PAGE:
Observing International Relations: Niklas Luhmann and World Politics

Observing International Relations: Niklas Luhmann and World Politics

Observing International Relations: Niklas Luhmann and World Politics

Observing International Relations: Niklas Luhmann and World Politics

Synopsis

Observing International Relations draws upon the modern systems theory of society, developed by Niklas Luhmann, to provide new perspectives on central aspects of contemporary world society and to generate theoretically informed insights on the possibilities and limits of regulation in global governance. The authors develop a Luhmannian theory of world society by contrasting it with competing notions of international society, critically discussing the use of modern systems theory in international relations theory and assessing its treatment of central concepts within international relations, such as power, sovereignty, governance and war.

Excerpt

All books have a (sometimes quite long) history before they are published. As far as can be remembered, the work leading to this present volume originated at some point during a snowstorm in Iceland in early 1998, with one of this volume’s editors and one of its authors driving through it and arguing about the usefulness of trying to bring Luhmannian theory to ir audiences (and even more intensively about the wisdom of driving fast on icy roads while seeing nothing). the argument was then continued in a more systematic fashion in other contexts, gradually bringing in the authors of this volume at some point. in addition to a number of panels at annual meetings of the International Studies Association and the British International Studies Association, most original papers were presented either at a workshop in Darmstadt in November 1999 (funded by the World Society Foundation in Zürich), or at an ecpr workshop in Copenhagen in April 2000 (co-organized by Mathias Albert and Chris Brown). With originally no publication project attached to these events, an increasing interest voiced on the subject at various occasions during 2001 led to the constitution of the editorial team and to re-approaching this volume’s authors to either revise their work or, in some cases, provide new contributions.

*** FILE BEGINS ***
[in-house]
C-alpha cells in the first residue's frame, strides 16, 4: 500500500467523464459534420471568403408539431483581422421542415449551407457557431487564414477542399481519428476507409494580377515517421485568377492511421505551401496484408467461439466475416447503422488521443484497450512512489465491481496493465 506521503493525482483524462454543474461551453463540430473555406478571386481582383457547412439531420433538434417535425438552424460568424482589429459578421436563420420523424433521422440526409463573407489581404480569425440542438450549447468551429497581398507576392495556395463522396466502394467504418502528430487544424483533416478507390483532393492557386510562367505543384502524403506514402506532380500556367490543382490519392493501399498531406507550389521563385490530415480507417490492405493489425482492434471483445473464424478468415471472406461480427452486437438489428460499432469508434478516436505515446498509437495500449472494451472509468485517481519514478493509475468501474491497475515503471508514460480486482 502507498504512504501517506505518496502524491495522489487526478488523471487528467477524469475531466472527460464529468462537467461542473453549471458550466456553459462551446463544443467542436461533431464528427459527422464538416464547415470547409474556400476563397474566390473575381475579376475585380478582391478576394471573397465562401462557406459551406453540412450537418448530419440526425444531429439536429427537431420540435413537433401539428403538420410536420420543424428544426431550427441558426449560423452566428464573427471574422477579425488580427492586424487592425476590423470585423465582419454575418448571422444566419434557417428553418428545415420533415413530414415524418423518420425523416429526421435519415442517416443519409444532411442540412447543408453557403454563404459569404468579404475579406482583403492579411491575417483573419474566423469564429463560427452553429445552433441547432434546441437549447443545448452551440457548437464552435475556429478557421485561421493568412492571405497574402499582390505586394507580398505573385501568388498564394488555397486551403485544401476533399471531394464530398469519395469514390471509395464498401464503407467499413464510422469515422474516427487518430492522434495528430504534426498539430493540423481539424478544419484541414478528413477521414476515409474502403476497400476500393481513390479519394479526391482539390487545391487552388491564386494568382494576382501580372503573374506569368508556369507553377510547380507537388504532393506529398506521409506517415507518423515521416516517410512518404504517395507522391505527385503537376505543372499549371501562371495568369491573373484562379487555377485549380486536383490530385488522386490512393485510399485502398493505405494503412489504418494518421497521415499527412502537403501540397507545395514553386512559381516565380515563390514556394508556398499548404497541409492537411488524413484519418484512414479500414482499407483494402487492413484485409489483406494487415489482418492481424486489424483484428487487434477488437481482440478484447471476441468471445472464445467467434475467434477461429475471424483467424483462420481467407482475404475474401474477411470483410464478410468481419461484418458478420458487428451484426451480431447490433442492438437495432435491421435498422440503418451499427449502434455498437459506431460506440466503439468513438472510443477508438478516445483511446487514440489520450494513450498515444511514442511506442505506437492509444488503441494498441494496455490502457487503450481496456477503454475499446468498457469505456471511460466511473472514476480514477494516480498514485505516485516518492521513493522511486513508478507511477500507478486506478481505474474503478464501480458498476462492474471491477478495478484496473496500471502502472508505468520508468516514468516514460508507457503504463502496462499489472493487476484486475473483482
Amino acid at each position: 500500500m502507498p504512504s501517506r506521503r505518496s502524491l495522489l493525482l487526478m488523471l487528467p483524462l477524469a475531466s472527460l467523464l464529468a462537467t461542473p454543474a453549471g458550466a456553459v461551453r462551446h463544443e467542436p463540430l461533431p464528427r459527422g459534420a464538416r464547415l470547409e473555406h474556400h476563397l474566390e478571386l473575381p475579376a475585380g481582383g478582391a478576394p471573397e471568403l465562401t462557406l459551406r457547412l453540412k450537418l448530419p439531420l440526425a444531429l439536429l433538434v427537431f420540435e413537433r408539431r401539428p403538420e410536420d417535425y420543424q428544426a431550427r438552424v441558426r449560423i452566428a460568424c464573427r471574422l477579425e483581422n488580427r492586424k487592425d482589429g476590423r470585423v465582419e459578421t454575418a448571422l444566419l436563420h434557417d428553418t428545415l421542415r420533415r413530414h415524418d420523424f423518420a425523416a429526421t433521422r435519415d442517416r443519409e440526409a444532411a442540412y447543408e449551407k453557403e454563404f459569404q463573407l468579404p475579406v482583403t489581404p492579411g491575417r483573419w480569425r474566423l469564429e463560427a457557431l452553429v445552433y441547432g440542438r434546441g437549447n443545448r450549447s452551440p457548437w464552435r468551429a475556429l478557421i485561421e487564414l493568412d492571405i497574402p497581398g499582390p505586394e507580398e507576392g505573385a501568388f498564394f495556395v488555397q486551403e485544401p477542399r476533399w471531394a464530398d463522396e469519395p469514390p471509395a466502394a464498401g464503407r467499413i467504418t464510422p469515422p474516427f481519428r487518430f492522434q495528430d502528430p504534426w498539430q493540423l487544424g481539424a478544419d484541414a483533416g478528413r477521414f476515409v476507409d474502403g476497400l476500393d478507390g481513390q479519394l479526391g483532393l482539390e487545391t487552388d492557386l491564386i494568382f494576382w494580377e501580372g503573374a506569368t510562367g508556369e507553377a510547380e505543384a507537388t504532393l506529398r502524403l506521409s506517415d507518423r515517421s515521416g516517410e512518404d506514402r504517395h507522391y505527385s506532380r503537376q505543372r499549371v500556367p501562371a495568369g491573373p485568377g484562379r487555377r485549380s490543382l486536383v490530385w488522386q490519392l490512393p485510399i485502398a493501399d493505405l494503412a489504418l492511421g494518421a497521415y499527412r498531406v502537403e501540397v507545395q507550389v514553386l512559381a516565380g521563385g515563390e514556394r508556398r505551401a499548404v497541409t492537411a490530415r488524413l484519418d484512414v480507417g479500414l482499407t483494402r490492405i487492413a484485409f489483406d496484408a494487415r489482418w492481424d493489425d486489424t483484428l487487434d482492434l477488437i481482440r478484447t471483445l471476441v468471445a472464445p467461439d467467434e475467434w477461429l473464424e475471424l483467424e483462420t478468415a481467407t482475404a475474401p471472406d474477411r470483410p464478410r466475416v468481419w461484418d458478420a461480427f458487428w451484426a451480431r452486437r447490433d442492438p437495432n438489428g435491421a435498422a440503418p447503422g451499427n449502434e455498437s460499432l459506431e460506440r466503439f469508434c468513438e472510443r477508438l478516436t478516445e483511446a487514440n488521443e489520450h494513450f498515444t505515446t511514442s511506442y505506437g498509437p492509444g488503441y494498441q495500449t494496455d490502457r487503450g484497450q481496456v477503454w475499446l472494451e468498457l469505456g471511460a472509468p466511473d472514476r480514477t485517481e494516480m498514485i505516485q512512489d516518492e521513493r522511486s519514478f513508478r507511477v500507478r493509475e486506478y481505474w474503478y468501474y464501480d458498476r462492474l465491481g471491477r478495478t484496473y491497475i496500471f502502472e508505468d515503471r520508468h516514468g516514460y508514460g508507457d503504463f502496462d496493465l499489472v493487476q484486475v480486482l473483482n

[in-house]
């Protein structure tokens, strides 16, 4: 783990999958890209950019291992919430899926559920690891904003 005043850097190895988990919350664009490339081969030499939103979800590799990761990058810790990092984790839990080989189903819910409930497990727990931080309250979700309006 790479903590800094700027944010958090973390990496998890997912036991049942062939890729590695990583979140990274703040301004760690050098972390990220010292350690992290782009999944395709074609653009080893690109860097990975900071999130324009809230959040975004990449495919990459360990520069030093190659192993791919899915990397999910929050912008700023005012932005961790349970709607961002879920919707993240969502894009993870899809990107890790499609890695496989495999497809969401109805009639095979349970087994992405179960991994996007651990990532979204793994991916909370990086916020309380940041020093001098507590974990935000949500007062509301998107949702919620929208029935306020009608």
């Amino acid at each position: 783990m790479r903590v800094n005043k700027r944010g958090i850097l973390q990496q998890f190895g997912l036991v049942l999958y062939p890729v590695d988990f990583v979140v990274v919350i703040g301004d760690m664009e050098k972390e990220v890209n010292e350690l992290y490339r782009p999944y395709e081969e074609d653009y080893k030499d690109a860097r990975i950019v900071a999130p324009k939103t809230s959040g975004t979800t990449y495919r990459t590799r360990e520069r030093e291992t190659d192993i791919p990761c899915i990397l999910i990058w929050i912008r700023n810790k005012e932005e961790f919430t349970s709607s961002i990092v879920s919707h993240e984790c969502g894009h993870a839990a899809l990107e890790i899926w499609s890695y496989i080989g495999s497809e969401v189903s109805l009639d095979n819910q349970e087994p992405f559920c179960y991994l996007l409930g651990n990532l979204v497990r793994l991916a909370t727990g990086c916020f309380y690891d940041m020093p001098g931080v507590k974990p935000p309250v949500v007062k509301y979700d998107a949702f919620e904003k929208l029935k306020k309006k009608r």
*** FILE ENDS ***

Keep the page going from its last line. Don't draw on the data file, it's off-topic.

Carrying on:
The realization of this volume would not have been possible without the support of The New International Relations series editors, Barry Buzan and Richard Little. Thanks also go to Heidi Bagtazo and Grace McInnes for their guidance and efforts on the publisher’s side. Special thanks to Chris Brown, not only for co-organizing the Copenhagen meeting, but particularly for reliably appearing at most Albert-organized conferences and workshops and enriching them in more than an academic way. the final preparation of the manuscript would not have been possible without the intensive work by Jochen Walter at the University of Bielefeld. Very special thanks to him.

The Editors
Bielefeld/Bochum
May 2003 . . .

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